Friday, December 10, 2010

Where do I begin? Getting started with nutrient-dense foods.

  1. Start where you are. This will be different for each of us.

  1. Don’t bring anything into the house that you don’t want to consume

  1. Take small steps, rather than clearing out your cupboards in a dramatic gesture

  1. Educate yourself. Read NOURISHING TRADITIONS. Poke around on the website.

  1. On the web site, use the search function and put in the words “Making it Practical” to find an excellent series to help you get started.

  1. Take some high-vitamin cod liver oil every day.

  1. Make your own salad dressing.

  1. Eat a good breakfast every day.

  1. Whenever you make roast chicken, make bone broth with all the bones.

  1. Buy the best eggs you can afford.

  1. Try some fermented foods – they are meant to be eaten often, in small quantities, as a condiment.

  1. Forgive yourself for not being perfect.

What does "Traditional Foods" mean?

Foods that your great-grandmother would recognize as food

Foods that are not processed (foods that do not have a nutrition label)

Foods which have been prepared to enhance digestion and nutrition

Foods eaten in season and grown locally

Some examples of a few types of traditional foods:

Whole grain foods

For example, whole grain bread or breakfast porridge made with whole grains and properly soaked before using

Grass-fed beef, pork from pastured pigs, lamb from pastured lambs; pastured chickens and other good meats

Cows evolved to be healthy when eating a diet of grass; most meat in the US is raised in feedlots, where the animals are fed corn and other grains, which causes the animals to get sick a lot (thus needing antibiotics). They are also crowded together in unclean conditions that are hard on the animals and toxic to the environment.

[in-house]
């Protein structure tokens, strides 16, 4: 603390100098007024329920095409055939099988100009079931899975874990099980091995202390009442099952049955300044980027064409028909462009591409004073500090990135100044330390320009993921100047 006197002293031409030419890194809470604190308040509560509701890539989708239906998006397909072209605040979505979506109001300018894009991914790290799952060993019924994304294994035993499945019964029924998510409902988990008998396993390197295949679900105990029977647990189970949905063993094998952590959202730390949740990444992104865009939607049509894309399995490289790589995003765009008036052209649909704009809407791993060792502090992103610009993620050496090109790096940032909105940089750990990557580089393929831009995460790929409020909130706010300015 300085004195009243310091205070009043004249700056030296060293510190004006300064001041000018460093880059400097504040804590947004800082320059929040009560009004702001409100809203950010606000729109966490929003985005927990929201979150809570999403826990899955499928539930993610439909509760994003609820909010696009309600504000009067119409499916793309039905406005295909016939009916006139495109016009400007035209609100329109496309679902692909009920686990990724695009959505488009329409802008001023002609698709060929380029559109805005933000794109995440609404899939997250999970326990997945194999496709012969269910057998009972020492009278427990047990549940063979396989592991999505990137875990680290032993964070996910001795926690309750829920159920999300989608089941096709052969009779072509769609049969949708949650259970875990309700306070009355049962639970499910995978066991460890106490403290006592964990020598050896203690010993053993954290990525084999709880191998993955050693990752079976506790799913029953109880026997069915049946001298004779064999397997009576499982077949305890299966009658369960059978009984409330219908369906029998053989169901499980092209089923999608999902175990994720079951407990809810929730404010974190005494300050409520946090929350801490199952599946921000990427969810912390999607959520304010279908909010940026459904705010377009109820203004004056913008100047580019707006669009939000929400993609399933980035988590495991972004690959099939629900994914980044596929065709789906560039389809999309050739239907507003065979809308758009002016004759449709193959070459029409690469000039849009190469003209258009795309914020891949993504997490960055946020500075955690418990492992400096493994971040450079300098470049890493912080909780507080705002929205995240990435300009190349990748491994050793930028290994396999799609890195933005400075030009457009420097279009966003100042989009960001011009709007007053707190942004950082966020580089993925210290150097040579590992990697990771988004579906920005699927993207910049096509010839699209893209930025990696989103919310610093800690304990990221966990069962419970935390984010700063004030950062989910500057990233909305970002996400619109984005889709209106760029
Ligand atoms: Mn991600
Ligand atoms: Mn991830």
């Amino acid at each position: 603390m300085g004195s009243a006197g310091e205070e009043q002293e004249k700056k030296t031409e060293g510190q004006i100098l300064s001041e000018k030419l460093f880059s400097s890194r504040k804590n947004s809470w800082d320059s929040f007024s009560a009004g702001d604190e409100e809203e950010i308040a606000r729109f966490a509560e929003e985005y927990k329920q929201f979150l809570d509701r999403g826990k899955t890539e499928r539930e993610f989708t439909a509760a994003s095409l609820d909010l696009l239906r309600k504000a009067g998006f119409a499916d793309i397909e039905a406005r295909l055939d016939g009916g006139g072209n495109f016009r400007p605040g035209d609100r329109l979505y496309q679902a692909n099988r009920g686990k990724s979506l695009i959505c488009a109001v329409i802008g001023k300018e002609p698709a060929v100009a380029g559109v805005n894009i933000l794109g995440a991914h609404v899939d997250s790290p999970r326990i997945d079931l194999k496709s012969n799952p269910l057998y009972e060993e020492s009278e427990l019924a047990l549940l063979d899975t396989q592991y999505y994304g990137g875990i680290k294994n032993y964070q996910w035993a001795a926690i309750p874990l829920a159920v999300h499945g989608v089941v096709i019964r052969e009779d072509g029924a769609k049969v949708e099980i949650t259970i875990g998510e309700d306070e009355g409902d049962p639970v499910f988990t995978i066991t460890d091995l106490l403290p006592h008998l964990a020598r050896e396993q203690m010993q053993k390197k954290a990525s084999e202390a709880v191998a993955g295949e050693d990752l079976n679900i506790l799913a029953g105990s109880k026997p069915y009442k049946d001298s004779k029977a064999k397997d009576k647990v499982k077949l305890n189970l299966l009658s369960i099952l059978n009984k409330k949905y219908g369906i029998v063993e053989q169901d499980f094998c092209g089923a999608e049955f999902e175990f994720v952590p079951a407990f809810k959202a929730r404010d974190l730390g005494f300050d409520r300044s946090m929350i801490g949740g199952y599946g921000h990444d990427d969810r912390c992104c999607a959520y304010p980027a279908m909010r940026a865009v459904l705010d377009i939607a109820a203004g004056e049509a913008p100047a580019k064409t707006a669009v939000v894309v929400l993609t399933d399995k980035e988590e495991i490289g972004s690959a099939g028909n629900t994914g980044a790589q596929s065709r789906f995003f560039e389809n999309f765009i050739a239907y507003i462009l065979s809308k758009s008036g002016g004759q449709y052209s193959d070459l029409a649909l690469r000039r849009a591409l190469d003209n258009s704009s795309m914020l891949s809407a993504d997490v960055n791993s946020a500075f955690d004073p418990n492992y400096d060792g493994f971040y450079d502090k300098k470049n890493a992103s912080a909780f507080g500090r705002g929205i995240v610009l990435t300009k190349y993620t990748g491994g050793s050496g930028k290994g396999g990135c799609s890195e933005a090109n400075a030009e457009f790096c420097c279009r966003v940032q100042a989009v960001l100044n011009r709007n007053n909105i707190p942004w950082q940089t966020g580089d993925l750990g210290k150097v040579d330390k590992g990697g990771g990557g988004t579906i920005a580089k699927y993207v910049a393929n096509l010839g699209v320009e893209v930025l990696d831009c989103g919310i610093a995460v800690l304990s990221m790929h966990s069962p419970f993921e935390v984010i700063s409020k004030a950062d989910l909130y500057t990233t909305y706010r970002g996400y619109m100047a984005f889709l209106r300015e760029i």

Unpasteurized dairy products

Raw milk cheeses, yogurt, kefir, butter, cream

Eggs from pastured hens

Hens that actually scratch around in the dirt. These eggs are demonstrably more nutritious.

Fish – wild caught

Vegetables – local are best, organic whenever possible

Fermented foods

Sauerkraut, kimchi, miso, tempeh, shoyu, are some examples of these enzyme-rich foods. Our ancestors fermented foods to preserve them; we evolved to flourish eating these probiotic-rich foods, but they have largely dropped out of modern diets since refrigeration. Meant to be eaten in small amounts and often.

Nuts and seeds

Soaking and dehydrating makes the nutrients a lot more available to our digestive systems.

Good fats

Butter, lard - pastured animals, coconut, palm, and olive oils

Avoid these:

Low-fat” food-like products, like fat-free coffee creamer, non-fat sour cream etc.

Processed vegetable oils

Hydrogenated oils, margarine

Cold breakfast cereals

Packaged cookies, cakes, baked products

Genetically modified foods

Farm-raised fish

Non-fermented soy products (including soy milk, tofu, soy formula)

Sugar substitutes and food additives

Store-bought baked goods

Monday, October 25, 2010

Finding good food locally

Buying good food locally often means buying directly from the producer, that is, the farmer. Most often, this means you have to change your habits somewhat. It's not as easy as just going to the supermarket with your shopping list and finding everything you want under that one roof.

Many farmers are not set up to sell retail. They may have a couple of old refrigerators in their garage, with cheese or milk and a "serve yourself" sign and payment on the honor system. Or, they may make sure that someone is there on certain afternoons every week, to be available for folks who want to come and buy. Farmers Markets have helped a lot - you can talk to a lot of farmers all in one place.

But here in the northeast, the farmers market season is short. A new development is the winter farmers market - there are links to local ones below. But you can also contact farmers directly. You need to plan ahead, though. These folks are hardworking and many hold down off-farm jobs in order to make ends meet. Call ahead, and find out if they have self-serve or if there are days that someone is there to sell you meat or milk.